The discussion focused on the mental health of employees within an organisation. They included topics such as how health and safety laws relate to psychological health, building strategies for change management, properly communicating crises, and holding a mirror to yourself as a leader for better interventions. The panel concluded that leaders need to understand the risks of not addressing mental health by developing a positive workplace without considering it a compliance issue. They also agreed that taking a data-led approach will generate better organisational outcomes.

The second panel discussed the leaders of the future. InSync Principal Tony Matthews chaired the panel. Sarah Cumming from Gippsland Water, Maree Lang from Greater Western Water, Jane Brown from Salesforce and Christine Nixon AO, APM from Leadership Victoria, discussed the topic. The key focus points for the panel were the idea of what the future leaders of the water sector might look like, what skills they will need to have, and how they need to work inside and outside of their organisations. The idea of “We don’t do that here,” as presented by Christine Nixon, was one message that reverberated through the crowd.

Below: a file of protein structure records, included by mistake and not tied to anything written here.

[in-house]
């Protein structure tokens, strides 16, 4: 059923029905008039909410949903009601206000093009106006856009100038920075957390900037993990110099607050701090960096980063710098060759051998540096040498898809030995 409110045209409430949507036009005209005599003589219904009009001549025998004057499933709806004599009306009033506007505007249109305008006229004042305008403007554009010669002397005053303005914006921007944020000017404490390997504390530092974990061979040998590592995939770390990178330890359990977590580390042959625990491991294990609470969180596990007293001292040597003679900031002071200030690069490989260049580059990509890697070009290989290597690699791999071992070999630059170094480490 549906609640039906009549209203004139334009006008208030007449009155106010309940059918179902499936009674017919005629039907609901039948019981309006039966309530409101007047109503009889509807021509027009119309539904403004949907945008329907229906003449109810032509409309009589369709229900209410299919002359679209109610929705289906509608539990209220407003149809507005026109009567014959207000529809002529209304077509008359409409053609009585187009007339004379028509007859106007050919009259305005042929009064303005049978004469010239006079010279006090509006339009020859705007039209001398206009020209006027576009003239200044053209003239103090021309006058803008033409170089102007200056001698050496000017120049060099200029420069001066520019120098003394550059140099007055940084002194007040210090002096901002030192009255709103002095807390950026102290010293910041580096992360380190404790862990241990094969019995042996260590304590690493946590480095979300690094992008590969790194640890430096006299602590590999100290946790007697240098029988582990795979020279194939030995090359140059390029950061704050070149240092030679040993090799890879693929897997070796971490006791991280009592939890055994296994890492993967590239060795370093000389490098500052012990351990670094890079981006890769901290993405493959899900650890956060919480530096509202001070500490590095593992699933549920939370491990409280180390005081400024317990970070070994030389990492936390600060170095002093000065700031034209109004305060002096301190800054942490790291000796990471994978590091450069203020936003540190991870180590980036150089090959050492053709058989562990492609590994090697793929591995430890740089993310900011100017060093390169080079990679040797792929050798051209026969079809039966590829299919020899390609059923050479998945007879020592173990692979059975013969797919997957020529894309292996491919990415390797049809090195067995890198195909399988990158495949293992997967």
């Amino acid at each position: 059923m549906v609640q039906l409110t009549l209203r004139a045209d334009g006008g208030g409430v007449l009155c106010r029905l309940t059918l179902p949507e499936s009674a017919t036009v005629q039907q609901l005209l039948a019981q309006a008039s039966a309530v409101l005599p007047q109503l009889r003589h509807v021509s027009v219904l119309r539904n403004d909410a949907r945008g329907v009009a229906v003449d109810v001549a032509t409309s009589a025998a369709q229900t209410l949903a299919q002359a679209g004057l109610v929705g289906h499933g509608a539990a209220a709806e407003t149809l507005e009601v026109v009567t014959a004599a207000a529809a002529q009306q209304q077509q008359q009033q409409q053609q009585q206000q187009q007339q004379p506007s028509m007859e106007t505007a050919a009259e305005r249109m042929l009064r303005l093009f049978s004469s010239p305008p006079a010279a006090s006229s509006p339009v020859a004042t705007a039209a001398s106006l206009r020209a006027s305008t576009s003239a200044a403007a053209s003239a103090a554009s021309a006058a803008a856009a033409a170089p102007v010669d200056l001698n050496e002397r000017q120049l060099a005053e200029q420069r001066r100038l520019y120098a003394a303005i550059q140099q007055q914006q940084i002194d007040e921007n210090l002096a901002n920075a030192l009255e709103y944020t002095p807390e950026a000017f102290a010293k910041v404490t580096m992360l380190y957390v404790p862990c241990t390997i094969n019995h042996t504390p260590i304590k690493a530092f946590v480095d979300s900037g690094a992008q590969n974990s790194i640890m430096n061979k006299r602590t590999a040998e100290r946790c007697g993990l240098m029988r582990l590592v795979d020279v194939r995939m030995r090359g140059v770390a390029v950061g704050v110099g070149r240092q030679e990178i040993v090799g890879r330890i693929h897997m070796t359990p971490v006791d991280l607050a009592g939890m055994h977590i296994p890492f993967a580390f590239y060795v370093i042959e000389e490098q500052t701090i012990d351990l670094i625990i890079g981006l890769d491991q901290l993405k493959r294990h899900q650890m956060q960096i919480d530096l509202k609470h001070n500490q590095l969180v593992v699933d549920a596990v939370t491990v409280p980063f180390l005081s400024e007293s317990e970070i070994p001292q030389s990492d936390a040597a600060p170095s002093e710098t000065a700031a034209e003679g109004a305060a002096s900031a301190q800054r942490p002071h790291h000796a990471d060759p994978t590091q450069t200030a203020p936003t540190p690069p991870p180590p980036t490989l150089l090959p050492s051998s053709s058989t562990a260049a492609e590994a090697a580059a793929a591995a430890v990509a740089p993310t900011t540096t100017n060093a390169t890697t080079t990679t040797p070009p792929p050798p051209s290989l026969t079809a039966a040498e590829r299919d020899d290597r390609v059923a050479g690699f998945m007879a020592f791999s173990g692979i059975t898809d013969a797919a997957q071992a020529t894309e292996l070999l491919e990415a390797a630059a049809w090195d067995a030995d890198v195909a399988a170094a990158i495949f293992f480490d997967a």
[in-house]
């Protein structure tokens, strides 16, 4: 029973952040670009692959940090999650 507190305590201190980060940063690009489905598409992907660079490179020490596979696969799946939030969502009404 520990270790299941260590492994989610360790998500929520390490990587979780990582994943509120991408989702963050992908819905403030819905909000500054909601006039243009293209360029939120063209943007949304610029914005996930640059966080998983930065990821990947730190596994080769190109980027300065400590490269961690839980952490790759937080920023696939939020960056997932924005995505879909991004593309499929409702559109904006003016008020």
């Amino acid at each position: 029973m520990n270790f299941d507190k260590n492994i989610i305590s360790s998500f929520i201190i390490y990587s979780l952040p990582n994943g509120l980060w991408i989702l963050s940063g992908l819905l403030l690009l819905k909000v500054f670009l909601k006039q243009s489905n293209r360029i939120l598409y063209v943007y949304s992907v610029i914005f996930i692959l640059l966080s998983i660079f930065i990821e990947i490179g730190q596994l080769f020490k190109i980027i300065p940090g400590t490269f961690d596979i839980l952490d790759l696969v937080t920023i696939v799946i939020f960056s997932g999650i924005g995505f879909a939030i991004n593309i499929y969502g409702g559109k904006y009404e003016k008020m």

Individual speakers

Andrew Jeffers from Wannon Water spoke on behalf of the VicWater Safety Executive Group. He discussed its approach to safety and well-being across the Victorian water sector.

“Don’t let perfection get in the way of progress,” he said. “What gets measured gets managed, but the question is what should be measured.”

Jeffers was followed by Deb Fankhauser from Lower Murray Water, who discussed inclusion and diversity. She spoke about what diversity and inclusion mean for the water sector, where the industry has come from and where it is going. Her closing polls provided a deep insight into what the Victorian water sector needs to do in areas such as neurodiversity. Participants also pushed for more work to be done on assessing organisational leaders on inclusion and diversity.